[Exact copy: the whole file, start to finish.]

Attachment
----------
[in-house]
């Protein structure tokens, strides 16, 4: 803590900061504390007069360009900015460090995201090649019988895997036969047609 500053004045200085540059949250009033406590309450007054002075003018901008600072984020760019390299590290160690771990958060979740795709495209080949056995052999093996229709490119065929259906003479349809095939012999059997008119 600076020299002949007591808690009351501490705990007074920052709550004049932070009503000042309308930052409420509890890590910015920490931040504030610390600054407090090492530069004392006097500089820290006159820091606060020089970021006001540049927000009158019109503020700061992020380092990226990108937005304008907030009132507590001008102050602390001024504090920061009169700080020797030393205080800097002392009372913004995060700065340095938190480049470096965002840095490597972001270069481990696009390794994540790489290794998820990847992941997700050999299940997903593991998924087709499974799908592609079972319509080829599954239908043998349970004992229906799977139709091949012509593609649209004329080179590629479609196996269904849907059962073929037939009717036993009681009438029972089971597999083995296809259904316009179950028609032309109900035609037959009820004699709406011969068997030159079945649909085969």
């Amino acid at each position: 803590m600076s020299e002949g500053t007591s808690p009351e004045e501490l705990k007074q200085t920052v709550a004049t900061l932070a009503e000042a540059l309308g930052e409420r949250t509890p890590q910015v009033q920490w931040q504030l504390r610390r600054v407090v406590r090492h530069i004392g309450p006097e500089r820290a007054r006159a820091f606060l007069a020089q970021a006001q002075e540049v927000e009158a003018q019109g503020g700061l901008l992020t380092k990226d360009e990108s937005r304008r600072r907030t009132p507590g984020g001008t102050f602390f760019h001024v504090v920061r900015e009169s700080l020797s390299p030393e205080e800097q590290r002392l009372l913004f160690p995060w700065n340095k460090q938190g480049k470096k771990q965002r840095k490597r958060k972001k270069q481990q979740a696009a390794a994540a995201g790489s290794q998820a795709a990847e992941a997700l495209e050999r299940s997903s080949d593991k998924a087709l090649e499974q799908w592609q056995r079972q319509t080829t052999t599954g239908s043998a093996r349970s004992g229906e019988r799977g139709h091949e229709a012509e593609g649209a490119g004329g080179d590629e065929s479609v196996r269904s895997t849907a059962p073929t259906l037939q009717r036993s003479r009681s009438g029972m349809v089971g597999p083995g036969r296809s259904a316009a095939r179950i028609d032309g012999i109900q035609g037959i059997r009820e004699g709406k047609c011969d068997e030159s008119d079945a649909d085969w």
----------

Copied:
[in-house]
């Protein structure tokens, strides 16, 4: 803590900061504390007069360009900015460090995201090649019988895997036969047609 500053004045200085540059949250009033406590309450007054002075003018901008600072984020760019390299590290160690771990958060979740795709495209080949056995052999093996229709490119065929259906003479349809095939012999059997008119 600076020299002949007591808690009351501490705990007074920052709550004049932070009503000042309308930052409420509890890590910015920490931040504030610390600054407090090492530069004392006097500089820290006159820091606060020089970021006001540049927000009158019109503020700061992020380092990226990108937005304008907030009132507590001008102050602390001024504090920061009169700080020797030393205080800097002392009372913004995060700065340095938190480049470096965002840095490597972001270069481990696009390794994540790489290794998820990847992941997700050999299940997903593991998924087709499974799908592609079972319509080829599954239908043998349970004992229906799977139709091949012509593609649209004329080179590629479609196996269904849907059962073929037939009717036993009681009438029972089971597999083995296809259904316009179950028609032309109900035609037959009820004699709406011969068997030159079945649909085969």
């Amino acid at each position: 803590m600076s020299e002949g500053t007591s808690p009351e004045e501490l705990k007074q200085t920052v709550a004049t900061l932070a009503e000042a540059l309308g930052e409420r949250t509890p890590q910015v009033q920490w931040q504030l504390r610390r600054v407090v406590r090492h530069i004392g309450p006097e500089r820290a007054r006159a820091f606060l007069a020089q970021a006001q002075e540049v927000e009158a003018q019109g503020g700061l901008l992020t380092k990226d360009e990108s937005r304008r600072r907030t009132p507590g984020g001008t102050f602390f760019h001024v504090v920061r900015e009169s700080l020797s390299p030393e205080e800097q590290r002392l009372l913004f160690p995060w700065n340095k460090q938190g480049k470096k771990q965002r840095k490597r958060k972001k270069q481990q979740a696009a390794a994540a995201g790489s290794q998820a795709a990847e992941a997700l495209e050999r299940s997903s080949d593991k998924a087709l090649e499974q799908w592609q056995r079972q319509t080829t052999t599954g239908s043998a093996r349970s004992g229906e019988r799977g139709h091949e229709a012509e593609g649209a490119g004329g080179d590629e065929s479609v196996r269904s895997t849907a059962p073929t259906l037939q009717r036993s003479r009681s009438g029972m349809v089971g597999p083995g036969r296809s259904a316009a095939r179950i028609d032309g012999i109900q035609g037959i059997r009820e004699g709406k047609c011969d068997e030159s008119d079945a649909d085969w």